How is EAP teaching different from ELT?

Communicative activities have to be purposeful and efficient timewise.

At a recent seminar on EAP teacher competencies, one of the delegates asked how teaching EAP is different from teaching general English. My immediate response was to refer to the constructive alignment between learning aims, content and assessment (Biggs, n.d.) because I assume that EAP teaching has to be driven by a deep understanding of students’ needs in their target context (Gillett, 2011). However, in clarifying his meaning, the questioner referred to activities and techniques that a teacher can use in the classroom. Are the kinds of communicative activities used in an ELT classroom now redundant? I wrote a previous blog related to this issue but in this one I wanted to focus on the assumptions about communicative classroom practice in EAP and ELT that underlie this question.

Without probing more deeply, it is not possible to understand the assumptions the questioner has about what constitutes communicative activity but he did refer to Guse (2011), a set of interactive activities for classroom practice, which had received somewhat negative reviews, e.g. Hopkins (2011). This reviewer concluded that the many of the activities were not aimed appropriately at the language level and maturity of EAP students, the activities did not deliver lesson outcomes efficiently for time-poor students and the teacher did not need to make a lesson enjoyable. I would agree with Andy Gillett (2011) when he says: ‘EAP can be considered to be an example of communicative language teaching par excellence’. So how is the definition of communicative activity held by Guse and presumably by the questioner different from that of Gillett?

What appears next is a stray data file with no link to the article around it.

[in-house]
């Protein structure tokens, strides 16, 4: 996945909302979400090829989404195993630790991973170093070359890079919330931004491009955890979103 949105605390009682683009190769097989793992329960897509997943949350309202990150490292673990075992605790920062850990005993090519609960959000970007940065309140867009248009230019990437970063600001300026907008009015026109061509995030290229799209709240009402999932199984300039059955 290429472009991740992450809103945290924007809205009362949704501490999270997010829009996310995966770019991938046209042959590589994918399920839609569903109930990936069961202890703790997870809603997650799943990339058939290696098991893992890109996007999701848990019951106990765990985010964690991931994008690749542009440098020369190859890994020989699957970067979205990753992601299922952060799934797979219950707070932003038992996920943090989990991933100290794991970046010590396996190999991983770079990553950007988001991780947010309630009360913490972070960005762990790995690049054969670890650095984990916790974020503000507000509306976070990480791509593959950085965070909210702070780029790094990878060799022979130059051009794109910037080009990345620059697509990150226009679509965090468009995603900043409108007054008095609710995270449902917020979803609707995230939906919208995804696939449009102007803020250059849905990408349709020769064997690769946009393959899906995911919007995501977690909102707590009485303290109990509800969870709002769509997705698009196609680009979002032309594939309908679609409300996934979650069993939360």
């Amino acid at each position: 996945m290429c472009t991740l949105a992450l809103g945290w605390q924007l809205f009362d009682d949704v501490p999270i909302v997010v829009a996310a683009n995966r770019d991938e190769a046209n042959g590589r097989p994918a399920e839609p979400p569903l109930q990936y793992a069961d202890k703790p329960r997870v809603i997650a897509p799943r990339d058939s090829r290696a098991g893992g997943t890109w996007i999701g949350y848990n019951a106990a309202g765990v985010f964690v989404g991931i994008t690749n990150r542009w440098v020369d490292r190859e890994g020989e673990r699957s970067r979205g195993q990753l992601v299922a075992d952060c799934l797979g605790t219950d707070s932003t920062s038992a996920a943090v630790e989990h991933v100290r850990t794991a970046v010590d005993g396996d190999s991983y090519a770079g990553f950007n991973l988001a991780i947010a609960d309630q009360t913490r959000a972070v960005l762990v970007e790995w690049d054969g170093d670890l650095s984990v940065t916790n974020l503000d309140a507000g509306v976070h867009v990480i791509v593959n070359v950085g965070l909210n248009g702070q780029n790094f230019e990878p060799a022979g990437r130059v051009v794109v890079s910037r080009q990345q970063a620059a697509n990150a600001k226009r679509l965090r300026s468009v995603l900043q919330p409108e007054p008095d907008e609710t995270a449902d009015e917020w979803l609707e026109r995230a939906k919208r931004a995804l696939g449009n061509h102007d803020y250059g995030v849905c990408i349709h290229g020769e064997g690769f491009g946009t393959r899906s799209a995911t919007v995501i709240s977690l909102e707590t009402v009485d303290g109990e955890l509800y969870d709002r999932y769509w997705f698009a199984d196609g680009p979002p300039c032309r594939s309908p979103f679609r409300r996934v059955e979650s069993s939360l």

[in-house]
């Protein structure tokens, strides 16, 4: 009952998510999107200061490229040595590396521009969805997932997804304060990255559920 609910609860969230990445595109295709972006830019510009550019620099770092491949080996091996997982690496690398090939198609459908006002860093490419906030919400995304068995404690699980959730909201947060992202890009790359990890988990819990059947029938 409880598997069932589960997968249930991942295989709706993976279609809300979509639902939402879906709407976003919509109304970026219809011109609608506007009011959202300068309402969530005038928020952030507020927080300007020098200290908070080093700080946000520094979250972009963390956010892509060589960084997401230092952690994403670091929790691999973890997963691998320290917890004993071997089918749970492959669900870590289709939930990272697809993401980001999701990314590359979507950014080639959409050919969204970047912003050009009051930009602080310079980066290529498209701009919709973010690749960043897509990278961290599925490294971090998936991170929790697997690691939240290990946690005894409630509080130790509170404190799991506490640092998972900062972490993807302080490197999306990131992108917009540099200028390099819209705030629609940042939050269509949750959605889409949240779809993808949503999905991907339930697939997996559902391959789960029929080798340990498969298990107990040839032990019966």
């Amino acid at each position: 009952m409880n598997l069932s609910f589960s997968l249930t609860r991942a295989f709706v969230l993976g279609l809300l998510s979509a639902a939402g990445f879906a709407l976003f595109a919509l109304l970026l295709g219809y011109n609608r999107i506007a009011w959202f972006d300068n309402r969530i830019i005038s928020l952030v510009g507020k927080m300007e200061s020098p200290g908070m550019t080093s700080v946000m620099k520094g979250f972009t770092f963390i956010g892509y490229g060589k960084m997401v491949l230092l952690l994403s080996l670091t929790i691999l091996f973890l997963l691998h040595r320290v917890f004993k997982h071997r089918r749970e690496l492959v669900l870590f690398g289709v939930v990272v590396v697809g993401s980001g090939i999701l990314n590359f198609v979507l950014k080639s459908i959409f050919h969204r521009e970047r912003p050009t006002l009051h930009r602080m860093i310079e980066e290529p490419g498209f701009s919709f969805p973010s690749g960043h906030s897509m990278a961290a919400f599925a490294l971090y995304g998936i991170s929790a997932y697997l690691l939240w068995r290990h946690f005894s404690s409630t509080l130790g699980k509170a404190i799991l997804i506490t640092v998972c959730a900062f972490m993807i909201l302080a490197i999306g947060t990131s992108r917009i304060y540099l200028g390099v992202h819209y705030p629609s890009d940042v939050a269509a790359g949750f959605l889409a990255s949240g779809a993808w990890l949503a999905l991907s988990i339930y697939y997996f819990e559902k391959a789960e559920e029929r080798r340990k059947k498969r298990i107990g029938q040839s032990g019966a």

Image by Manfred Steger from Pixabay 

What makes communicative activities in an ELT lesson meaningful for teachers and enjoyable for students? I think there would be a ‘buzz’. Students are moving around, there may be some music, with short bursts of conversation. Students are smiling and engaged in an activity which involves sharing personal information, likes and dislikes. They may be writing on the walls or doing the kind of grammar tasks they are familiar with and achieve easily. There is less challenge to the activities than in an EAP class and less sense of urgency in achieving learning outcomes efficiently. For example, if a short activity stretched to an hour and half because students were enjoying it, that’s fine, as this quote from a teacher of low proficiency students demonstrates (Alexander, 2012):

I spent some of the class doing grammar… a little kind of quick thing to satisfy them… something on the passive which is useful for academic writing… and they took it and ran and sort of an hour and a half later we were still doing it and it was incredible… they were so reluctant to let it go.